I was in the basement of the Empty Bottle last September on the couch with a friend and his laptop. He was telling me about a few bands he’d been digging on recently when he mentioned that he wanted to play me a record by a trio of rambunctious young scamps from a place called Ypsilanti, Michigan. “Are you kidding me?” I said. “I’m from Ypsi. I went to college at Eastern!” “So you know that big penis-looking water tower?” Of course that was the most memorable thing about Ypsi to him. It’s the most memorable thing about Ypsi to a lot of people. Unless you get mugged or assaulted in Ypsi. Then that’s probably the most memorable thing. Regardless, at the mention of my former hometown, my interest wasn’t just piqued, it was invested. I had to hear these kids and I had to hear them now.
I was introduced to Lightning Love with the song “Friends”, an adorable, catchy bit of indie pop bliss that perfectly juxtaposes the song’s sheer cuteness with lyrics that pull no punches about some of lead singer Leah Diehl‘s less attractive drunken nights.
“Friends” tells you everything you need to know about Lightning Love and their debut November Birthday. While the music sticks in your head with it’s pop hooks and indie sensibilities, the lyrics are brutal bits of honesty coming from a girl who’s so candid and confessional that, by the end of November Birthday, not only do you feel like you know Diehl, but you feel like she’s one of your best friends. By the end of the album, when she sings “I can’t help havin’ a good time” in the scamping anthem “Good Time”, you just smile and think to yourself “Oh, Leah! Look at you! At it again!” with a dismissive laugh.
[soundcloud width=”100%” height=”81″ params=”secret_url=false” url=”http://api.soundcloud.com/tracks/5662163?secret_token=s-m1KuV”]
It’s amazing that Lightning Love isn’t better known because they truly have a winning formula. Diehl is cute as a button and plays the keyboard better than most the girls in electro-pop bands that Pitchfork is raving about these days. Couple that with the fact that both her band mates are foxy gents and you’ve got the “attractive” part of the market cornered. (For those keeping score at home, those gents answer to Ben Collins, who slings guitar, and Aaron Diehl, Leah’s drumming brother who occasionally lends his voice to accompany big sis.) The music is catchy and can soundtrack a mean dance party. The lyrics are honest, earnest, and relatable. And Diehl’s voice? It’s the most unique voice this side of Joanna Newsom, only instead of being backed by harp during a sixteen minute ambitious composition, it’s backed by searingly infectious keyboards! Is there anything not to love about the Michigan trio? Answer: No. No, there is not.
Personally, a good portion of the fact that Lightning Love’s debut has grown on me so over the past year is the fact that, well, I am Leah Diehl. I mean that figuratively, of course. In reality, I’m Amber Valentine. But if I wrote about my life with the candor of Diehl, it would end up sounding suspiciously like her songs. Much like Diehl, I can’t help havin’ a good time. I also have troubles with monogamy, a nasty habit of drinking too much, causing inebriated fights with pals, saying the wrong things at the wrongs times, and accidentally finding myself being called a home wrecker after finding out my new suitor has a lady waiting for him at home. To top it all off, my friends can always gauge my level of sobriety by taking a look at my feet. If I’m wearing shoes, I’m sober. If I’m not, well, trash talking is in danger of happening and my phone should be taken away.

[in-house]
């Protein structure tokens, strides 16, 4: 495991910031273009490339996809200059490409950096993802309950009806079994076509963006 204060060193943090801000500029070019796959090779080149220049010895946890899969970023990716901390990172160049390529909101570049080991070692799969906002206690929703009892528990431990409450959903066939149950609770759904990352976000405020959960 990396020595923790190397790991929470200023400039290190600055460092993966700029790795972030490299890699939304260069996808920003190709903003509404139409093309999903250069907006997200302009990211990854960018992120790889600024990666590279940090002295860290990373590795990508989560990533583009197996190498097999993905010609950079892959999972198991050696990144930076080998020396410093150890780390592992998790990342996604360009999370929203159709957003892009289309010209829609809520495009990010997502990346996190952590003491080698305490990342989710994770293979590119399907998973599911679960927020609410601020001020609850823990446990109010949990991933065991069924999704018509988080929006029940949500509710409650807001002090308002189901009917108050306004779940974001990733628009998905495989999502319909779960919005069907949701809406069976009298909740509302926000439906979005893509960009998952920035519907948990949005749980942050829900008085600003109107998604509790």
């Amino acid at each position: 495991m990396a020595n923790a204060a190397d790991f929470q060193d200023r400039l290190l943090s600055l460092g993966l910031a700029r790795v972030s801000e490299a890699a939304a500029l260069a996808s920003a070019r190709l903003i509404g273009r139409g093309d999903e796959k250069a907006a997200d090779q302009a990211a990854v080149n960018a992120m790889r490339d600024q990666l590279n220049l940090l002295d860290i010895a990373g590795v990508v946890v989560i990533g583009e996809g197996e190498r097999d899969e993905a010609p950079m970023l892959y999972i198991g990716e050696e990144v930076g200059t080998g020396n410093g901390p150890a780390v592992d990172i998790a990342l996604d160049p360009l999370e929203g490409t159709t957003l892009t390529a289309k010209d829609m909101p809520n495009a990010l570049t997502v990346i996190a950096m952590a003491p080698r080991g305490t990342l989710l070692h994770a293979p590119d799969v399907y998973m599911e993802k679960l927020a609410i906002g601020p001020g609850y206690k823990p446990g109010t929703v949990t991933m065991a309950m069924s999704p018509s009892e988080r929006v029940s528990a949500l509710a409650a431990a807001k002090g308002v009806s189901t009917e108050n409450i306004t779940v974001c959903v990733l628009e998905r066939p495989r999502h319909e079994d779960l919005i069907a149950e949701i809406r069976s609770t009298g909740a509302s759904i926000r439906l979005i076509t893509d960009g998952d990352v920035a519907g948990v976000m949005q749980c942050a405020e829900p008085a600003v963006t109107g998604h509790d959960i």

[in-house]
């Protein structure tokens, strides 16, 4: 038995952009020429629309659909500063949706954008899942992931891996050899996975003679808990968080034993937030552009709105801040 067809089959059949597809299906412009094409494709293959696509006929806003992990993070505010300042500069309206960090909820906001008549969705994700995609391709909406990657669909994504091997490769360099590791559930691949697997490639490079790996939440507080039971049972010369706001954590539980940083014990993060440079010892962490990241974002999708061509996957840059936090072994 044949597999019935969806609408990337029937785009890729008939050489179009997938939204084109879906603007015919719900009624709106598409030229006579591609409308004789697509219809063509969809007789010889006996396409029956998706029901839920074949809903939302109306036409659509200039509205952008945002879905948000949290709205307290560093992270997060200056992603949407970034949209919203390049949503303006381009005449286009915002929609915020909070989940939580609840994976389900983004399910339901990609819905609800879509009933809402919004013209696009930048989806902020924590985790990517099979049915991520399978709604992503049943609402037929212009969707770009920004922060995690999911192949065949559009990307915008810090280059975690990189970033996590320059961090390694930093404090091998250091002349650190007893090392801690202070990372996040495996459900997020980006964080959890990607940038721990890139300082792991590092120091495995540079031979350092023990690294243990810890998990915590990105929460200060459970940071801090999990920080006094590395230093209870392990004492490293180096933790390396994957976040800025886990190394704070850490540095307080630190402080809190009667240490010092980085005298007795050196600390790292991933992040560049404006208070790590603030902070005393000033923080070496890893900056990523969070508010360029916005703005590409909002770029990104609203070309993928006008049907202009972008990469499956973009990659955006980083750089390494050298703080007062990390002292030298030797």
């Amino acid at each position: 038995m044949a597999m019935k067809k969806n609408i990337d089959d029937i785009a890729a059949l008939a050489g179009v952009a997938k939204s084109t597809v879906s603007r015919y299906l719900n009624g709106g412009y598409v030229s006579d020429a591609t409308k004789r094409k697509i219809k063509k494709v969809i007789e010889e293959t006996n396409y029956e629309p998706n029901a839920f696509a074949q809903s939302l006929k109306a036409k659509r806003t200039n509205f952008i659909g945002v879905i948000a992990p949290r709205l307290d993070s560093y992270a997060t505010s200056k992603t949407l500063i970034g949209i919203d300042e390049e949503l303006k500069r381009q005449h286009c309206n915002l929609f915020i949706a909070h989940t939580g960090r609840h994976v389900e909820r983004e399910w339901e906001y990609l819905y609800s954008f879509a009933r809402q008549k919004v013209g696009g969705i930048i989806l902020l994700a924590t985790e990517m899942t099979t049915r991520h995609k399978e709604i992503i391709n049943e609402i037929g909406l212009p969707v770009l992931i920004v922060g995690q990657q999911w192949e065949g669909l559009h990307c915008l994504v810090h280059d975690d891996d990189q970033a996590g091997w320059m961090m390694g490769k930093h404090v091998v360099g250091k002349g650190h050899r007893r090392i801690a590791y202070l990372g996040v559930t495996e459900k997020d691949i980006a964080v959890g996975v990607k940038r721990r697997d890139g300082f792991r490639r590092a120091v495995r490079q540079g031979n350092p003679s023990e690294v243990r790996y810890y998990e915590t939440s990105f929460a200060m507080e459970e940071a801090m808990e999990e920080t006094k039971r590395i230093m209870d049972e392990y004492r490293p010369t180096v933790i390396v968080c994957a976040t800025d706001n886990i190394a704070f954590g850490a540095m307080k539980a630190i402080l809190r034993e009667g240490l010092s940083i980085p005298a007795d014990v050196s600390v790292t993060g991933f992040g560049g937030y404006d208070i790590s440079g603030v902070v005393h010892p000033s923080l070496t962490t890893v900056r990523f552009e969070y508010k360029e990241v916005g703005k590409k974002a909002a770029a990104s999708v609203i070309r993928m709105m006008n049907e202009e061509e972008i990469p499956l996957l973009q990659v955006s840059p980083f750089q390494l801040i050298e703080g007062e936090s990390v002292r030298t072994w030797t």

Of course, you don’t have to be a lush or a scamp to appreciate the wonders of Lightning Love. All you have to be is a lover a good music. “Everyone I Know” is deceptively simple, with more elements emerging from it’s poppy woodwork the more you listen to it. “Girls Are Always Wrong” starts out with a sexy stomp that evolves into sugary sweet layered vocals and the album’s first appearance, vocally, by the male Diehl. And everything about the album‘s second to last track, “Wait, Wait”, sticks with you, from the electronic handclaps to the optimistic refrain of “Your face an inch from mine; And my heart stops, this is all I want”. Anyone who’s ever had a crush (And let’s face it – That’s everyone!) can relate to Diehl’s sentiments.
Despite the fact that November Birthday clocks in at just barely over 25 minutes, the album feels like a cohesive debut, a proper representation of who Lightning Love is and what they’re all about. The only song of November Birthday’s eleven that isn’t utterly memorable is the fifty second long title track, which is less a song as it is an interlude, featuring none of Diehl’s signature vocals and self-deprecating lyrics.
I can’t help but feel, with the right press and tours behind them, Lightning Love could really be the next big break out act. I’ve yet to hear an album catchier than November Birthday and despite the fact that I am a folk kid through and through, I’m proud to say the Lightning Love is my favorite modern band.